If the problem isn’t his policies, maybe it’s simply the fact people can’t see him as Prime Minister. In August, 63% of a poll of the general public said that they did not like him. Although ideas such as the Energy Freeze are popular, the fixation on his nervous grin and ‘crazy’ eyes – features that have earned over 8,000 Google results comparing him with the cartoon character Wallace – express a widespread anxiety about his ability and strength as a leader. Slip ups on camera, including the infamous ‘These Strikes Are Wrong’ speech yet refusal to elaborate when asked further questions portray an unconvincing leadership image.
Ever since he became party leader, Miliband has been battered with complaints that he’s too Right, too Left, too Old, too New; too downright strange. This is the problem. The Living Wage tax break sounds like a step forwards – or at least a starting point for other solutions to the Cost of Living Crisis. The Energy Freeze is also an option for dealing with a problem that needs to be solved, and 63% of voters polled in September supported freezing gas and electricity prices for 20 months.
However, the recent YouGov poll shows Labour are ahead in Public opinion at 39%, therefore, perhaps we should stop focusing on family dramas and insults from the Daily Mail, and even his awkwardness when faced with a camera. Instead, we should concentrate on whether or not Ed Miliband, being an anti-politician Politician will make the best leader for Britain and give his upmost attention to how he can ensure his “pledges” and promises will work.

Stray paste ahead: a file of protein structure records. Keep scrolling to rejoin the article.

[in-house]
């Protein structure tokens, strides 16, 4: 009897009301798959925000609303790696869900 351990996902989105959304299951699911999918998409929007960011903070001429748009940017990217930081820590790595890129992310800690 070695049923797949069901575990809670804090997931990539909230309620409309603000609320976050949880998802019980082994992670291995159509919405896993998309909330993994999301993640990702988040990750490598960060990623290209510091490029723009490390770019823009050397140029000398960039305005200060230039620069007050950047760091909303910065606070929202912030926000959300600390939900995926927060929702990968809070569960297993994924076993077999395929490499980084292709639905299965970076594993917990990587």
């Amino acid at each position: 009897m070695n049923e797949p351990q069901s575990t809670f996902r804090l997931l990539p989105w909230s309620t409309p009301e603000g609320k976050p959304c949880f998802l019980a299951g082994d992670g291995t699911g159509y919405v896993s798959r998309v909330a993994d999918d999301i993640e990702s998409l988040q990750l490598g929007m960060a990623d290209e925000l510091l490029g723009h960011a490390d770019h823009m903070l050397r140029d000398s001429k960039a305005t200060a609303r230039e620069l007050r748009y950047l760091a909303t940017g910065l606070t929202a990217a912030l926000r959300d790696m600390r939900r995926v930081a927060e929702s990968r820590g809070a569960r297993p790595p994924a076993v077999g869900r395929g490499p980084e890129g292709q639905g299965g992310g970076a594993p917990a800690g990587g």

Pick of The Papers (11.11.13-17.11.13)
Woodhouse’ weekly pick of the papers is devoted to keeping A level politics students up to date with the political news and on track with the Unit 1 and Unit 2 syllabus.
Source: The Independent
Politics Topic: Unit 1 Elections, Parties and Democracy/ Unit 2 PM and Cabinet
Summary: In a new poll Labour are ahead of the Tories by six clear points, yet 53% of voters cannot imagine Labour Leader Miliband as Prime Minister. Trust in Ed Balls and Miliband is at its lowest despite pledge of 20 month freeze in energy bills. Although, the Conservatives have fallen by three points 27% of voters trust Cameron and Osbourne to “make the right decisions about the economy” and 44 per cent say they “expect the UK economy will improve next year”.
Source: The Guardian
Politics Topic: Party Policies and Ideas
Summary: Cameron has ordered an inquiry into the tactics of trade unions due to the consequence of an industrial dispute which almost led to the closure of the Grangemouth oil refinery in Scotland. However, a Unite spokesman said: “This review is a sorry attempt by the coalition to divert attention from the cost of living crisis. Vince Cable may not have noticed but the Grangemouth dispute has been settled. This review is nothing more than a Tory election stunt which no trade unionist will collaborate with.” There is no question that Cameron has mentioned the issue with Labours’s position towards the Falkirk investigations – check the link below for further information.
ALevelPolitics Help: The Falkirk situation explained
Source: The Times
Politics Topic: Party Policies and Ideas